Since records began in 1838, the cries of babies born every year have been predominately male.In not one year, stretching back to the start of Queen Victoria’s reign, have girls outnumbered boys at birth.In 2017, in England and Wales, for example, there were 348,071 live male births and 331,035 live female births – a difference of roughly 17,000.And that
higher tally of males compared to females born each year is a pattern that has repeated itself for nearly 180 years.In fact, a ratio of roughly 105 male births for every 100 female ones is generally seen as natural and normal.font-size: inherit;”>It is fairly consistent around the world, although in some countries like China and India the gap is wider because male offspring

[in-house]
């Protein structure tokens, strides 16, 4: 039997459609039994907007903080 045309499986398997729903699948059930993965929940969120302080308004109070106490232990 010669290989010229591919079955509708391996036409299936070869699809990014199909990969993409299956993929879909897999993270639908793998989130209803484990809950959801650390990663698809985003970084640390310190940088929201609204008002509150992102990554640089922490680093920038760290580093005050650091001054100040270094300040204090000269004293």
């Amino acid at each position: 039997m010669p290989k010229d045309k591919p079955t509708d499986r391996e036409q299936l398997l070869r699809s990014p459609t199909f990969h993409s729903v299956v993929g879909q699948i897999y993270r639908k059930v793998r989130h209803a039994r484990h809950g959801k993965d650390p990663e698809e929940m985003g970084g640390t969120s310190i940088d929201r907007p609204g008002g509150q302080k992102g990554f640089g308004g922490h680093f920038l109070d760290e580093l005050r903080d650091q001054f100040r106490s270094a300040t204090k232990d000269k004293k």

are more desirable.More surprisingly, it is a ratio that has been known about since the 17th Century. inherit;”>The first theory is an evolutionary one which says that in order to have an equal number of males and female in adulthood, there have to be slightly more males born.That is because being a male is a dangerous thing. Males are more likely than females to die
in childhood and at all stages of life – from accidents, taking risks, suicide and from health problems.“At every age, in almost every time and place, a man is more likely to die than a woman,” says Prof David Steinsaltz, associate professor of statistics at the University of Oxford.